In this study, we examined extracts of Myristica fragrans Houtt to search for a natural PPARα/γ dual agonist and found that macelignan compound activated both PPARα and -γ. When the antidiabetes effects of macelignan were explored in obese diabetic mice (db/db mice), macelignan ameliorated insulin resistance and hyperglycemia in vivo. Strikingly, macelignan reduced endoplasmic reticulum (ER) stress in the liver and white adipose tissue of db/db mice as well as in thapsigargin-incubated SK-HEP1 and 3T3-L1 cells and improved insulin receptor substrate (IRS)-1 signaling. Based on these results, it appears that macelignan activates both PPARα and -γ, and alleviates ER stress, making it a potentially new treatment for type 2 diabetes.

Plant materials.

Myristica fragrans Houtt (Myristicaceae) was obtained from the Biofarmaka Research Center of Bogor Agricultural University (Indonesia). The active compound identified as macelignan (Fig. 1A) was isolated from the extract of Myristica fragrans Houtt (Myristicaceae) as described previously (11).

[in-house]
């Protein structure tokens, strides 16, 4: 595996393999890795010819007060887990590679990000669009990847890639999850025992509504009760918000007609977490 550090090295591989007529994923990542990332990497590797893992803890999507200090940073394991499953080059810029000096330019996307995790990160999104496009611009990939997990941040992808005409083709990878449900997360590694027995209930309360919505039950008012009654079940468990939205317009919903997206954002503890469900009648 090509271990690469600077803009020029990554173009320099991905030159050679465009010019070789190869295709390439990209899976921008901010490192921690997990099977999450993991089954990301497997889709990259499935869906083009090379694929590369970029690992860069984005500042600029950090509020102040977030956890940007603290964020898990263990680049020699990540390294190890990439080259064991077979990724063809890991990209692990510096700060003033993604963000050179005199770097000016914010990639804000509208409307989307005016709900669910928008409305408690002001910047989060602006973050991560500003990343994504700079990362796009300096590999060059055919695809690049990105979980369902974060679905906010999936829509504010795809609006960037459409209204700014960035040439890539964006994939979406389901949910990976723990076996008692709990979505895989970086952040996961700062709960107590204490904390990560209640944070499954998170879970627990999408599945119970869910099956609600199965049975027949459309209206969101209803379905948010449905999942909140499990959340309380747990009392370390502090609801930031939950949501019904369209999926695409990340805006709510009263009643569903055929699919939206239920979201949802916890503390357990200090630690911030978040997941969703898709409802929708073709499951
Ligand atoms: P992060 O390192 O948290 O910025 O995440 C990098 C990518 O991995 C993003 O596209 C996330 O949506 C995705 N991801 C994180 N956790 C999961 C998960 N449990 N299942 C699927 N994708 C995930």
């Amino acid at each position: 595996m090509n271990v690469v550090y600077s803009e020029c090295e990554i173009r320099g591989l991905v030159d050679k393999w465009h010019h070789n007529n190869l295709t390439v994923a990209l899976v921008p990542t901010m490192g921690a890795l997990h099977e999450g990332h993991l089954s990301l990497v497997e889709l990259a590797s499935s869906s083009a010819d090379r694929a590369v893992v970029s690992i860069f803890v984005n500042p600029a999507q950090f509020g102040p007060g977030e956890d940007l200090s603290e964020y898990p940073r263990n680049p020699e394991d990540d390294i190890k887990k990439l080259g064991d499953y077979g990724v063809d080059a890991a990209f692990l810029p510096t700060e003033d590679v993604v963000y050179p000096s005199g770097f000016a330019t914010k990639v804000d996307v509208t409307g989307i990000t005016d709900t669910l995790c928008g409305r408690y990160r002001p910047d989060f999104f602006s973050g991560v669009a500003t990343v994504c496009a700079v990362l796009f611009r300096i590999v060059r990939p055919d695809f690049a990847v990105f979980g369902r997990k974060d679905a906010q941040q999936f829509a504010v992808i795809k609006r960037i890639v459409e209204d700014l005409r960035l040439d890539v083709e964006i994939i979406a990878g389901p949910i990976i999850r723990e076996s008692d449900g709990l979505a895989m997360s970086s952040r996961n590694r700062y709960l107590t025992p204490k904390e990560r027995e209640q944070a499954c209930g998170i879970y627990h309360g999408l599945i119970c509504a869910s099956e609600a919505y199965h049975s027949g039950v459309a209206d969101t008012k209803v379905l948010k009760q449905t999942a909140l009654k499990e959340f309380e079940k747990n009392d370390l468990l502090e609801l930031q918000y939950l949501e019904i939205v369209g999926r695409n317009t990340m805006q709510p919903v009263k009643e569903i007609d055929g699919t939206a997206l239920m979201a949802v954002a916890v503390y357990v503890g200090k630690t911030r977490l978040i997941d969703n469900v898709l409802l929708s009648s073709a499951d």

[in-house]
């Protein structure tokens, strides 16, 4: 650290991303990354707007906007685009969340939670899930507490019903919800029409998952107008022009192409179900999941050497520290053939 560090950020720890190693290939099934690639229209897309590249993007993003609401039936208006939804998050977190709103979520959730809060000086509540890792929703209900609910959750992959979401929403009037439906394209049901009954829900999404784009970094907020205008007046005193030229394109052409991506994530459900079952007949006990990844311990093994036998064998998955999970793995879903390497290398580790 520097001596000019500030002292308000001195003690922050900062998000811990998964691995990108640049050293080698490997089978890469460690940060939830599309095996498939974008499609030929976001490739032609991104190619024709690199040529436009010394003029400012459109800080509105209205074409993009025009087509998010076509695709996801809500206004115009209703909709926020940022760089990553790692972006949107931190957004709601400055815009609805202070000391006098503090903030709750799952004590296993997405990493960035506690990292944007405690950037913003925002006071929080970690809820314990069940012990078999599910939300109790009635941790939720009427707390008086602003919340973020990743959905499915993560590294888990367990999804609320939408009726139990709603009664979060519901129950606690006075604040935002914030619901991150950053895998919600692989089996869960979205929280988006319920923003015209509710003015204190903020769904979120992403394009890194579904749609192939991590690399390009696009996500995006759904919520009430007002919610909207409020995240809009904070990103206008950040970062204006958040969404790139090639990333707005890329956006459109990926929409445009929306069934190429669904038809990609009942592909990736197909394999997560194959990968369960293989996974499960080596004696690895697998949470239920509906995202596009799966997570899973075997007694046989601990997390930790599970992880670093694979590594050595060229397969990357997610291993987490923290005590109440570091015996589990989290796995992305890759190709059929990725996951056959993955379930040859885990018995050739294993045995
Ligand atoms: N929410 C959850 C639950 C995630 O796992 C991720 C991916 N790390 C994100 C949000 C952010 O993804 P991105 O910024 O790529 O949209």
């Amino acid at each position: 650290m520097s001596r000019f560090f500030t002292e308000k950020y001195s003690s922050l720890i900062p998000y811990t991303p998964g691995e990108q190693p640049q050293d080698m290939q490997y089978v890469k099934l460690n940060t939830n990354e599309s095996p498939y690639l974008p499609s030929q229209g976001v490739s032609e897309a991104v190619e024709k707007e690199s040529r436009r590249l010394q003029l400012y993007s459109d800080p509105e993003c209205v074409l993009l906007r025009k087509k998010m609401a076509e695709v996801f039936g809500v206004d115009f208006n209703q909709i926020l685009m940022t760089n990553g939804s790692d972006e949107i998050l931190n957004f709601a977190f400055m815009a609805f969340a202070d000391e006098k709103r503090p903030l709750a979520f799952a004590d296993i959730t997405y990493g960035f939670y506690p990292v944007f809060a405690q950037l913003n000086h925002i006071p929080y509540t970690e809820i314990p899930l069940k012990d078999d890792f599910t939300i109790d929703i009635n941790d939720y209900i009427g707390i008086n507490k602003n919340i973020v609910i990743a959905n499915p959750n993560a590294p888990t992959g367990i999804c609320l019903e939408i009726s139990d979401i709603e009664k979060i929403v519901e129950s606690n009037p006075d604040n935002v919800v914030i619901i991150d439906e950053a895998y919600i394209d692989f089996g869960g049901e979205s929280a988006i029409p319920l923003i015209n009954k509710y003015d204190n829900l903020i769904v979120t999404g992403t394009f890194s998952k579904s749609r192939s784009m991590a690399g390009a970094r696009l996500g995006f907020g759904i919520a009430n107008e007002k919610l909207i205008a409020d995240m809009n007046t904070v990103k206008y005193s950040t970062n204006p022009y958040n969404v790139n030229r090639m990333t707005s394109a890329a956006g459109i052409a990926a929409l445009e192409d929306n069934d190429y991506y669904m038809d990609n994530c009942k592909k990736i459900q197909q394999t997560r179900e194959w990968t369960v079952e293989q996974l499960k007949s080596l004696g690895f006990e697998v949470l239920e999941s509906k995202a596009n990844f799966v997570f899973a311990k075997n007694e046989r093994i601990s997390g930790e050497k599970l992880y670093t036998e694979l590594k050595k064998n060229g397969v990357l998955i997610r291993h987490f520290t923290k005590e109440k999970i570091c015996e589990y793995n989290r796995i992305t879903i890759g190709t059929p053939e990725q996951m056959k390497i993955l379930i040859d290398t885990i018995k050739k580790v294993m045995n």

COS-7 cells, 3T3-L1 preadipocytes, SK-HEP1 hepatocytes, HepG2 hepatocytes, and C2C12 skeletal myoblast cells were obtained from the American Type Culture Collection (ATCC, Manassas, VA). The 3T3-L1 preadipocytes were differentiated as previously described (12). C2C12 skeletal myoblast cells were grown in Dulbecco's modified Eagle's medium supplemented with 2% horse serum to induce differentiation into myotubes.


The care and experimentation of animals in this investigation were conducted according to good welfare protocols in the Guide for Care and Use of Laboratory Animals at the National Institutes of Health of Korea. Obese diabetic mice (db/db) and age-matched lean normal C57BL/6J mice were purchased from The Jackson Laboratory (Bar Harbor, ME) and housed in polycarbonate cages in a temperature-regulated (22°C) and humidity-controlled (55%) room with a 12-h light/12-h dark cycle. Water and a normal standard pellet diet were available ad libitum throughout the experimental period. Animals were killed after a 6-h fast. Liver, soleus skeletal muscle, and gonadal fat pads were collected and stored at −70°C for further analysis.

GAL4/PPAR chimera assay and reporter gene assay.